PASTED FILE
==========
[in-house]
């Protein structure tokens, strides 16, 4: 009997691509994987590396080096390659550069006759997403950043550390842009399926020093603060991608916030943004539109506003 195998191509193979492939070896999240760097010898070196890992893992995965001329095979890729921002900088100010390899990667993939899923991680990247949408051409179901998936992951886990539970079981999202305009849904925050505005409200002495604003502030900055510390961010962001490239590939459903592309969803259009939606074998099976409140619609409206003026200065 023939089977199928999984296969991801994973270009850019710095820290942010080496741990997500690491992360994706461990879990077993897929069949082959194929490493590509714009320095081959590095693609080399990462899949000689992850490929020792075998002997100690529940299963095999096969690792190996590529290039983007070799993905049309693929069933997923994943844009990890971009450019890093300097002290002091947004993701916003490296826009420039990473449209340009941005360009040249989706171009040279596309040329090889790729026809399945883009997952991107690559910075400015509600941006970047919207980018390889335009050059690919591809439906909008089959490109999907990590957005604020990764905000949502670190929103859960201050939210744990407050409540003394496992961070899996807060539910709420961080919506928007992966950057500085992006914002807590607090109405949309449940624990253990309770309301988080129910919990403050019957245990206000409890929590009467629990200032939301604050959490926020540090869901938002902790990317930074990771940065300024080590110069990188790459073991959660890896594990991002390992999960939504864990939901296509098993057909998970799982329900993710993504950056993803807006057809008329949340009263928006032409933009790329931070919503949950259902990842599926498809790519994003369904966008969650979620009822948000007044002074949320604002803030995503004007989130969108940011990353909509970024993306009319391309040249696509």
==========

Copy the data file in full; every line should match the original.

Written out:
[in-house]
């Protein structure tokens, strides 16, 4: 009997691509994987590396080096390659550069006759997403950043550390842009399926020093603060991608916030943004539109506003 195998191509193979492939070896999240760097010898070196890992893992995965001329095979890729921002900088100010390899990667993939899923991680990247949408051409179901998936992951886990539970079981999202305009849904925050505005409200002495604003502030900055510390961010962001490239590939459903592309969803259009939606074998099976409140619609409206003026200065 023939089977199928999984296969991801994973270009850019710095820290942010080496741990997500690491992360994706461990879990077993897929069949082959194929490493590509714009320095081959590095693609080399990462899949000689992850490929020792075998002997100690529940299963095999096969690792190996590529290039983007070799993905049309693929069933997923994943844009990890971009450019890093300097002290002091947004993701916003490296826009420039990473449209340009941005360009040249989706171009040279596309040329090889790729026809399945883009997952991107690559910075400015509600941006970047919207980018390889335009050059690919591809439906909008089959490109999907990590957005604020990764905000949502670190929103859960201050939210744990407050409540003394496992961070899996807060539910709420961080919506928007992966950057500085992006914002807590607090109405949309449940624990253990309770309301988080129910919990403050019957245990206000409890929590009467629990200032939301604050959490926020540090869901938002902790990317930074990771940065300024080590110069990188790459073991959660890896594990991002390992999960939504864990939901296509098993057909998970799982329900993710993504950056993803807006057809008329949340009263928006032409933009790329931070919503949950259902990842599926498809790519994003369904966008969650979620009822948000007044002074949320604002803030995503004007989130969108940011990353909509970024993306009319391309040249696509």